REISA brings light to Olifantshoek community with solar street lights

About 105 solar street light units have been installed along Olifantshoek’s busiest roads by Renewable Energy Investments South Africa (REISA) as part of an economic development flagship project.

Residents of Olifantshoek gathered on Thursday, 18 May, to celebrate the official launch of the Olifantshoek Solar Street Light Project.

This is an economic development flagship project of Renewable Energy Investments South Africa (REISA).

Olifantshoek is the second community to benefit from REISA’s Solar Street Light programme.

This is an initiative that aims to improve community safety and security as well as the well-being of around 10 253 residents in addition to taking advantage of this environmentally friendly solar-powered technology.

The 105 solar street light units that have been installed along Olifantshoek’s busiest roads require almost no maintenance and zero running costs.

Sizile Mabaso, chief community operations officer of REISA, said the project was proposed by the mayor of the Gamagara Municipality, Dineo Moyo, in the hope of reducing crime, car accidents and to better the well-being of the community at large.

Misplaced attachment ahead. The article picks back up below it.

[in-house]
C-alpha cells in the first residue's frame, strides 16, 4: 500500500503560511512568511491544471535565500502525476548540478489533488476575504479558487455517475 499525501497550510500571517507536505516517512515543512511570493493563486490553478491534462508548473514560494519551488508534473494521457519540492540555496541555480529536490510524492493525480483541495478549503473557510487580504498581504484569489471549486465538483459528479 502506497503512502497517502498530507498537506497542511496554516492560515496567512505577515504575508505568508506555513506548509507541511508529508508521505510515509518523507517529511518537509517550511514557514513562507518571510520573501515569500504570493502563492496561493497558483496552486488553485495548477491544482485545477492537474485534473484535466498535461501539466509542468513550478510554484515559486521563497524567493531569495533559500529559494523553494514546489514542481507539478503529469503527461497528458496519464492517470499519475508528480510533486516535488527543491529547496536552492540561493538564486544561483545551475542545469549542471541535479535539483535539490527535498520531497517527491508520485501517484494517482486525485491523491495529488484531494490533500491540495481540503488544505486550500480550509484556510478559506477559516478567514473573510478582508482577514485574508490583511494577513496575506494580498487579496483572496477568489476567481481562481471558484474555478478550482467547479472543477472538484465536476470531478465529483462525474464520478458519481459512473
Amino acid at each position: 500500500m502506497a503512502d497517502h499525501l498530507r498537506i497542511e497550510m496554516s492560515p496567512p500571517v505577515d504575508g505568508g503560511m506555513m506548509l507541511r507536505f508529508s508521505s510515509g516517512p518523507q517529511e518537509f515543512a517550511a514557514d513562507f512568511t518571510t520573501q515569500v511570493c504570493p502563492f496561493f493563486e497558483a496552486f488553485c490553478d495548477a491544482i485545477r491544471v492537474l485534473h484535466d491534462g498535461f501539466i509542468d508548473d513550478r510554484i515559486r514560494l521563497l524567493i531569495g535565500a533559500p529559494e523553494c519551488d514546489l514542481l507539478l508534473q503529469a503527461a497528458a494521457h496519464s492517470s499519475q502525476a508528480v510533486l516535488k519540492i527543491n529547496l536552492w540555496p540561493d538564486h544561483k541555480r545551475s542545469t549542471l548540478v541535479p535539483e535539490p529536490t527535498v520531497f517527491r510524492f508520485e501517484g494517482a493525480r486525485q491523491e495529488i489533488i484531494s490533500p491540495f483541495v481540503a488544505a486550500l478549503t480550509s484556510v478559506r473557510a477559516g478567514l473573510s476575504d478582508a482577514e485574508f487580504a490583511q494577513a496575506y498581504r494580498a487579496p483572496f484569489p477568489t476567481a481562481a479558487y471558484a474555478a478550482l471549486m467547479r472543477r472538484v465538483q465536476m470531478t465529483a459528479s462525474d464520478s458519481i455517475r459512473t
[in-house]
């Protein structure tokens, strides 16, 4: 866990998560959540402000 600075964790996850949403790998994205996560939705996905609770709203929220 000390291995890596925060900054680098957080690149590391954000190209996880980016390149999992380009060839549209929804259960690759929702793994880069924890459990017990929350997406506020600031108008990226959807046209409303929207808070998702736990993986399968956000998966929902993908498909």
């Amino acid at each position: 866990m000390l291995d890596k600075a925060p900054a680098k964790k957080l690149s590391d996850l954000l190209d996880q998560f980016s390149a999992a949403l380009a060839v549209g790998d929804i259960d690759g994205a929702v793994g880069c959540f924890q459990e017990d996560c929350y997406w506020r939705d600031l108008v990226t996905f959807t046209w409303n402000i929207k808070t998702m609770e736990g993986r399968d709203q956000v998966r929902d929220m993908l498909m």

“It is REISA’s deliberate strategy to, where appropriate, partner with local authorities and stakeholders to ensure alignment of REISA’s interventions with local priorities.”

In 2015, the Dibeng community was the first beneficiary of REISA’s Solar Street Light programme, which included the installation of 52 solar street lights covering over 2 km of road.

The company has been able to further develop its trade within the solar industry, in particular solar street lighting.

“Through our Enterprise Development Programme, REISA’s objective is to facilitate the creation of sustainable economic and job opportunities for the communities of Olifantshoek, Dibeng, Dingleton, Kathu, Babatas and Mapoteng to achieve greater economic independence,” added Mabaso.

At the launch of the Olifantshoek project, Sylvia Lucas, premier of the Northern Cape, said it has the potential to change the landscape of the town.

“On a deeper level, it adds to our collective commitment to make this province a safe and prosperous one for the benefit of our people living in it.

“Where there is light, there is life. This project has its benefits in ensuring that there is not only light, but that we are safe and secure walking the streets.”


REISA is one of South Africa’s largest solar photovoltaic (PV) plants. Situated in the Gamagara Municipality, this solar plant extends over 210 ha of land and boasts with 343 200 solar modules.

With a total output of 75 MW, REISA will generate approximately 175 000 MW hour per year of clean, renewable energy to the national grid.

When operating at full capacity, it is expected to supply enough green electricity to power approximately 50 000 medium-sized South African homes.

This power plant will prevent approximately 125 000 tonnes of carbon emissions each year when compared to traditional fossil fuel power plants.